Phenomena-based validation matrix for ex-vessel (containment) models and codes (Containment-CVM)

The Committee on the Safety of Nuclear Installations (CSNI) formed the CCVM (Containment Code Validation Matrix) task group in 2002. The objective of this group was to define a basic set of available experiments for code validation, covering the range of containment (ex-vessel) phenomena expected in the course of light and heavy water reactor design basis accidents and beyond design basis accidents/severe accidents. It considered phenomena relevant to pressurised heavy water reactor (PHWR), pressurised water reactor (PWR) and boiling water reactor (BWR) designs of western origin as well as Vodo-Vodyanoi Energetichesky Reaktor (VVER) types of Eastern European origin. This work complemented the two existing CSNI validation matrices for thermal hydraulic code validation [NEA/CSNI/R(1993)14] and in-vessel core degradation [NEA/CSNI/R(2001)21].

Products

The outcome of this task was the "Containment Code Validation Matrix" [NEA/CSNI/R(2014)3, May 2014]. It was a supplement to the existing reports "Separate Effects Test Matrix for Thermal Hydraulic Code Validation" [OECD/GD(94)82, September 1993) and "In-Vessel Core Degradation Code Validation Matrix" [OECD/GD (96)14, 1996].

The report begins with a brief overview of the main features of PWR, BWR, Canadian deuterium uranium (CANDU) and VVER reactors. It also presents an analysis of the ex-vessel corium retention (core catcher). It then gives a general outline of the accident progression for light water (LWR) and heavy water reactors. The main focus captures most of the phenomena and safety systems employed in these reactor types and to highlight the differences.

The CCVM report contains a description of 127 phenomena, broken down into 6 categories:

A synopsis is provided for each phenomenon, including a description, references for further information, significance for a design-basis accident (DBA) and a severe accident/beyond-design-basis accident (SA/BDBA) and a list of experiments that may be used for code validation.

The report identified 213 experiments, broken down into the same 6 categories (as done for the phenomena). An experiment synopsis is provided for each test. Along with a test description and references, the synopsis also identifies the availability of the report and data, phenomena covered by the test, type of test (separate effect, combined effect or integral test), whether it covers DBA and/or SA/BDBA conditions, the range of key experimental parameters and past code validation/benchmarks.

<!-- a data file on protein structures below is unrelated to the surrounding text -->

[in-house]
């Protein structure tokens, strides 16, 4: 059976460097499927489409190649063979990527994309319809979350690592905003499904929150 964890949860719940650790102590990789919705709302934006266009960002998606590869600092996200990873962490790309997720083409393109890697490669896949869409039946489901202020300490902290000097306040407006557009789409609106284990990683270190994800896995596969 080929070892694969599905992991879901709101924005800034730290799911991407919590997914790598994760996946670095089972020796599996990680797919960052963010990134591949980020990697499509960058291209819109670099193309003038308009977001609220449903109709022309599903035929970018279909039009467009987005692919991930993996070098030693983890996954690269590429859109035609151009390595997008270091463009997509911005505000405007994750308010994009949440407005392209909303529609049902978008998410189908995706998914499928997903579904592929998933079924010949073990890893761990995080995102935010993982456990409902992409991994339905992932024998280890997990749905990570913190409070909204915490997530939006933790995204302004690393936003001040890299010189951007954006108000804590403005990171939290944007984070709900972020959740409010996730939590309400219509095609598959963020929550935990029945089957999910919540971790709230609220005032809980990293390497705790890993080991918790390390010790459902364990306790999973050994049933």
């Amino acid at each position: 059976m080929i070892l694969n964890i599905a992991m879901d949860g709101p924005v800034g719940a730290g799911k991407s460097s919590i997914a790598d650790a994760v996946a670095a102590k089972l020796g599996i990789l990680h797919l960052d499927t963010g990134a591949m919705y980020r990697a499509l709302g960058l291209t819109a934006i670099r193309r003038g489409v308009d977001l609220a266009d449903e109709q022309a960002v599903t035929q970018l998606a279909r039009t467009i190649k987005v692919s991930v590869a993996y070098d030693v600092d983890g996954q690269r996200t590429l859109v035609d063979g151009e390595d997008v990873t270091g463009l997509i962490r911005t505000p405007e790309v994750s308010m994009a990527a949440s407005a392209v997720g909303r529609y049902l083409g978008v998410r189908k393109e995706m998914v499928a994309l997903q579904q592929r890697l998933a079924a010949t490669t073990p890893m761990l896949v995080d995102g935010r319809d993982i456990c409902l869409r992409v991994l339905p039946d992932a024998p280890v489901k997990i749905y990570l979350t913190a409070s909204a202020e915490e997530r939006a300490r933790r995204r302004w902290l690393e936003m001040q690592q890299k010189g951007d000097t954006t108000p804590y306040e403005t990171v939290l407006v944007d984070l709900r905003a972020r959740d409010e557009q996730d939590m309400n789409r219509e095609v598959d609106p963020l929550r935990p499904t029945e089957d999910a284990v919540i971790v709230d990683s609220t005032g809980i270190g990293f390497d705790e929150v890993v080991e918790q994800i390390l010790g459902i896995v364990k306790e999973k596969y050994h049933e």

This CCVM identified experiments for 93% of the phenomena requiring validation. However, if only experiments suitable for CFD validation are considered, then only about half of the phenomena are covered by the CCVM.

Safety significance

This activity aims at a significant improvement of the reliability of severe accident containment models/codes including the influence of accident management procedures. The result is an increased understanding of the related phenomena and demonstrates where experimental gaps still exist.

Use and users of the results

The validation matrix is of use to code developers in listing key phenomena/processes and experiments in which these phenomena/processes are explored, and to code users who wish to be trained in the performance of a code using a selected set of experiments independent of those used in its development. The emphasis of the report is towards the latter application. Integral experiments are preferred, where interactions of phenomena as well as the phenomena themselves are considered as being more representative of these conditions expected during plant transients. Separate effect tests are also of value, in order to ensure that the full set of phenomena/ processes and their associated parameter ranges are adequately covered.

Lead organisation

The lead organisations for the group were:

Participants

Secretariat

A. Amri (OECD)

Canada

Y.S. Chin (AECL)

Z. Liang (AECL)
S. R. Mulpuru (AECL)
G. A. Glowa (AECL)
P.M. Mathew (AECL)
B..W. Leitch (AECL)
A. Vasić (AECL)
R. Dickson (AECL)
D.H. Barber (AECL)

France

A. Bentaib (IRSN)
J. Malet (IRSN)
E. Studer (CEA)
C. Journeau (CEA)

N. Meynet (IRSN)
T. Gelain (IRSN)
N. Michielsen (IRSN)
E. Brugiere (IRSN)
B. Clément (IRSN)
E. Porcheron (IRSN)
P. Lemaitre (IRSN)
S. Peillon (IRSN)
R. Meignen (IRSN)
P. Piluso (CEA)
I. Tkatschenko (CEA)

Germany

M. Sonnenkalb (GRS)
W. Klein-Hessling (GRS)
A. Kotchourko (KIT)
J. Yanez (KIT)

S. Arndt (GRS)
M. Kuznetsov (KIT)
G. Albrecht (KIT)
A. Veser (Pro-Science)

Italy

M. Sangiorgi (ENEA)

F. de Rosa (ENEA)
W. Ambrosini (University of Pisa)
A. Petruzzi (University of Pisa)
W. Giannotti (University of Pisa)

Korea

S. Hong (KAERI)

Spain

L.E. Herranz (CIEMAT)
J. Fontanet (CIEMAT)

J.R. Aloso (CSN)
C. Garacia (CSN)
S. Aleza Enciso(CSN)

Switzerland

D. Paladino (PSI)
M. Andreani (PSI)
J. Dreier (PSI)

United States

R. Y. Lee (NRC)

M. Salay (NRC)
M. Farmer (ANL)


Last updated: 13 April 2015